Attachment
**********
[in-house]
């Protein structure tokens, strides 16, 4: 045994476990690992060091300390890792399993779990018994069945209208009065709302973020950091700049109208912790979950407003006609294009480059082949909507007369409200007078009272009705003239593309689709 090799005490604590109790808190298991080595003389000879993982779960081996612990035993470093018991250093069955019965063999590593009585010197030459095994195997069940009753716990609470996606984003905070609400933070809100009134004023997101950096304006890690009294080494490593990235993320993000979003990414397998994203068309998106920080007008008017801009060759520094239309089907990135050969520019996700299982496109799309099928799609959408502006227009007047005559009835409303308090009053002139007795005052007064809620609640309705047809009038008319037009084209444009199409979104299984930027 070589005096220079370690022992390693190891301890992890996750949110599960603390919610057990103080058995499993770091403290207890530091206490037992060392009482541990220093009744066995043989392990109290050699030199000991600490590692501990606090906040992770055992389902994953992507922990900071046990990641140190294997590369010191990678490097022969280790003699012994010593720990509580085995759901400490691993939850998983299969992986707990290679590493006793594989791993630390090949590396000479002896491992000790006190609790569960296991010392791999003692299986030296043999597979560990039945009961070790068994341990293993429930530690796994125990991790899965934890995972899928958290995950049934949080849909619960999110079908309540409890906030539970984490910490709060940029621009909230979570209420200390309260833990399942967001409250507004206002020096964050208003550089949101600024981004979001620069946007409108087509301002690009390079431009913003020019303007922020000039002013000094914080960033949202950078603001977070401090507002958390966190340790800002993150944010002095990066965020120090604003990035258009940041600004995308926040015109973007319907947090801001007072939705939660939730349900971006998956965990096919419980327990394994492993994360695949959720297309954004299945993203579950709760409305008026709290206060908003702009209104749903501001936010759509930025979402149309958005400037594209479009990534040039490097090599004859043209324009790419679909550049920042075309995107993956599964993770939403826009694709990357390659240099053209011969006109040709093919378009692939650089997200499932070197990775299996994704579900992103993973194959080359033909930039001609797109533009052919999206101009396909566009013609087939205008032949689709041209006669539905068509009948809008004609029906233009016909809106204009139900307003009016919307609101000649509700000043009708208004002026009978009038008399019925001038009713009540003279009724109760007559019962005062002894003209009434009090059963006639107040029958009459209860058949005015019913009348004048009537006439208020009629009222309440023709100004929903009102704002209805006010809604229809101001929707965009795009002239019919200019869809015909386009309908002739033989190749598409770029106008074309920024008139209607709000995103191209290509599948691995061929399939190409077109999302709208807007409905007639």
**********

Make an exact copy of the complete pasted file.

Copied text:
[in-house]
């Protein structure tokens, strides 16, 4: 045994476990690992060091300390890792399993779990018994069945209208009065709302973020950091700049109208912790979950407003006609294009480059082949909507007369409200007078009272009705003239593309689709 090799005490604590109790808190298991080595003389000879993982779960081996612990035993470093018991250093069955019965063999590593009585010197030459095994195997069940009753716990609470996606984003905070609400933070809100009134004023997101950096304006890690009294080494490593990235993320993000979003990414397998994203068309998106920080007008008017801009060759520094239309089907990135050969520019996700299982496109799309099928799609959408502006227009007047005559009835409303308090009053002139007795005052007064809620609640309705047809009038008319037009084209444009199409979104299984930027 070589005096220079370690022992390693190891301890992890996750949110599960603390919610057990103080058995499993770091403290207890530091206490037992060392009482541990220093009744066995043989392990109290050699030199000991600490590692501990606090906040992770055992389902994953992507922990900071046990990641140190294997590369010191990678490097022969280790003699012994010593720990509580085995759901400490691993939850998983299969992986707990290679590493006793594989791993630390090949590396000479002896491992000790006190609790569960296991010392791999003692299986030296043999597979560990039945009961070790068994341990293993429930530690796994125990991790899965934890995972899928958290995950049934949080849909619960999110079908309540409890906030539970984490910490709060940029621009909230979570209420200390309260833990399942967001409250507004206002020096964050208003550089949101600024981004979001620069946007409108087509301002690009390079431009913003020019303007922020000039002013000094914080960033949202950078603001977070401090507002958390966190340790800002993150944010002095990066965020120090604003990035258009940041600004995308926040015109973007319907947090801001007072939705939660939730349900971006998956965990096919419980327990394994492993994360695949959720297309954004299945993203579950709760409305008026709290206060908003702009209104749903501001936010759509930025979402149309958005400037594209479009990534040039490097090599004859043209324009790419679909550049920042075309995107993956599964993770939403826009694709990357390659240099053209011969006109040709093919378009692939650089997200499932070197990775299996994704579900992103993973194959080359033909930039001609797109533009052919999206101009396909566009013609087939205008032949689709041209006669539905068509009948809008004609029906233009016909809106204009139900307003009016919307609101000649509700000043009708208004002026009978009038008399019925001038009713009540003279009724109760007559019962005062002894003209009434009090059963006639107040029958009459209860058949005015019913009348004048009537006439208020009629009222309440023709100004929903009102704002209805006010809604229809101001929707965009795009002239019919200019869809015909386009309908002739033989190749598409770029106008074309920024008139209607709000995103191209290509599948691995061929399939190409077109999302709208807007409905007639």